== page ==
Date of Graduation


Document Type


Degree Type



Davis College of Agriculture, Natural Resources and Design



Committee Chair

Daniel G Panaccione

Committee Co-Chair

Nikola Kovinich

Committee Member

Jianbo Yao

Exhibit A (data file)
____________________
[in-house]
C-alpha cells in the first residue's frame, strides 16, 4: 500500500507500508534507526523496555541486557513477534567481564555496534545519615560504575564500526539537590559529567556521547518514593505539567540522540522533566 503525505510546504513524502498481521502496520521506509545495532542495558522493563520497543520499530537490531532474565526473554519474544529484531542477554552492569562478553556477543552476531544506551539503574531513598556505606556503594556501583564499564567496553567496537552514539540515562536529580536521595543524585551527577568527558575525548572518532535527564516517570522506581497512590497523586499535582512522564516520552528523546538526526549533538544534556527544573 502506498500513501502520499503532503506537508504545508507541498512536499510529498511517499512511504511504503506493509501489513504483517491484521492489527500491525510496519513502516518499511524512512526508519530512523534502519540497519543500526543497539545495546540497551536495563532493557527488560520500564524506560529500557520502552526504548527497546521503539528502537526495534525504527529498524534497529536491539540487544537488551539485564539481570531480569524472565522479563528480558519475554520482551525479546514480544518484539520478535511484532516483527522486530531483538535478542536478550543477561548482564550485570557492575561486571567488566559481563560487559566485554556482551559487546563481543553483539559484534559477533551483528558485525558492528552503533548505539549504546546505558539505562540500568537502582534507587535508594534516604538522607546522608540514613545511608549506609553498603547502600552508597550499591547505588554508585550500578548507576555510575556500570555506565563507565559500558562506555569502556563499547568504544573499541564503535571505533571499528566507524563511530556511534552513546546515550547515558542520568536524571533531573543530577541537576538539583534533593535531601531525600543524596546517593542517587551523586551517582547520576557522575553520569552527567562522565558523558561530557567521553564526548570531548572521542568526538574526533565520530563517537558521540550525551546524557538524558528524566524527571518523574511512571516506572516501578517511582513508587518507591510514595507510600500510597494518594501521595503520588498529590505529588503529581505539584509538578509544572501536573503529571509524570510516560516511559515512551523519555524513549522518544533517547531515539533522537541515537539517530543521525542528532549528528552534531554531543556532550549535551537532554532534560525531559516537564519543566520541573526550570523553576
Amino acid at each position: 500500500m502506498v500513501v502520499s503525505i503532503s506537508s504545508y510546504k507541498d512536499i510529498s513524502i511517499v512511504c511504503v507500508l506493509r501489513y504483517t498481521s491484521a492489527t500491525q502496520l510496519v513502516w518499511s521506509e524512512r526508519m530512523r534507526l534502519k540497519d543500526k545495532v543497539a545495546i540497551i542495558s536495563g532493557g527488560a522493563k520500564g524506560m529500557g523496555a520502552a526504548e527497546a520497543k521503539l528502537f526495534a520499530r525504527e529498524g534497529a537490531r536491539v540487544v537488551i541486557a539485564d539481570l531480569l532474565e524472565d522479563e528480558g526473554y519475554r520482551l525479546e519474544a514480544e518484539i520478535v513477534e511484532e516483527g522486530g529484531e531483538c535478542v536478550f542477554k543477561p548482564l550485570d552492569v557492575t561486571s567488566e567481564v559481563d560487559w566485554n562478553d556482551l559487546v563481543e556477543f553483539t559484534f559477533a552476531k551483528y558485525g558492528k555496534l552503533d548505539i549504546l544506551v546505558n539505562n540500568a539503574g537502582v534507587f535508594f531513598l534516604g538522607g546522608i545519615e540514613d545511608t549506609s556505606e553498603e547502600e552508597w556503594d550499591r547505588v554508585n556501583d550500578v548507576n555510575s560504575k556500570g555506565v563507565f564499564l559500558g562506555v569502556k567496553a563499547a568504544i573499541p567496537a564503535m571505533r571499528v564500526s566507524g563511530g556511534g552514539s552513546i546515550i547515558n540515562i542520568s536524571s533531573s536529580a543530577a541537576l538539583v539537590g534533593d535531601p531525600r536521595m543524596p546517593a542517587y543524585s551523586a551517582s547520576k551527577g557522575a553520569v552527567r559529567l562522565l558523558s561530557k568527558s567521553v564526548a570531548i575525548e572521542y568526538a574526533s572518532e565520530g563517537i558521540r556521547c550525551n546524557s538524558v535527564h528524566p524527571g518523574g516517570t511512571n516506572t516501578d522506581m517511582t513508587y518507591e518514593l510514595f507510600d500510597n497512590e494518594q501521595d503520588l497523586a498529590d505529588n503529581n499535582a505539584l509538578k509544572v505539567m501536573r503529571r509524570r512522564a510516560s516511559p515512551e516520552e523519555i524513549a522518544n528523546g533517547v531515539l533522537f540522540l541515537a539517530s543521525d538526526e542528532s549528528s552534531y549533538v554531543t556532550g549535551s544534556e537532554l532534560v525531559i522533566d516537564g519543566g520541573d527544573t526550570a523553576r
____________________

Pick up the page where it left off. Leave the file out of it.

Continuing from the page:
Ergot alkaloids are a family of secondary metabolites produced by several species of fungi. The structural similarities of ergot alkaloids to neurotransmitters give them the ability to help treat several neurological and cognitive diseases, such as dementia, Alzheimer's and Parkinson's disease. These pharmaceuticals are currently being synthesized from more complex ergot alkaloids, however they would be more efficiently synthesized from dihydroergot alkaloids. Understanding the genes involved in the synthesis of dihydroergot alkaloids, such as dihydrolysergol and dihydrolysergic acid, and elucidating their pathways will be beneficial. The Mexican maize ergot pathogen Claviceps gigantea has been reported to produce dihydrolysergol, which is an oxidized product of the precursor ergot alkaloid festuclavine. Due to the discovery of an ergot alkaloid synthesis gene, cloA, catalyzing multiple oxidations on a similar substrate, it was hypothesized that expression of C. gigantea cloA in a festuclavine-accumulating mutant of the model fungus Neosartorya fumigata would yield dihydrolysergol. HPLC and LC-MS analyses of the cloA transformed strains, demonstrated that the modified strain produced dihydrolysergic acid, the fully oxidized product of dihydrolysergol. Since dihydrolysergol was expected to be the pathway end product of C. gigantea, the genomic sequence data was analyzed and extracts of field-grown C. gigantea. The natural alkaloid analysis results supported the finding that dihydrolysergic acid is the end product of the C. gigantea pathway, rather than dihydrolysergol. C. gigantea is the first organism demonstrated to produce the pharmaceutically important compound dihydrolysergic acid as its pathway end product and heterologous expression of its cloA gene may serve as the basis of a more efficient approach to production of DHLA for pharmaceutical purposes. Additional attempts to increase the yield of dihydrolysergic acid in our modified strain, such as removal of introns, expression from an alternative promoter, and coexpression with an additional ergot alkaloid synthesis gene, easA, were conducted. The removal of introns and the alternative promoter had no significant effect on the yield of dihydrolysergic acid compared to the original cloA transformants in ANOVA (p = 0.58 and p = 0.76). However, the mutants expressing cloA-easA had conversion rates two-fold higher than the mutants expressing cloA (p = 0.01). The data illustrate that CloA of C. gigantea catalyzes a six-electron oxidation of festuclavine to dihydrolysergic acid.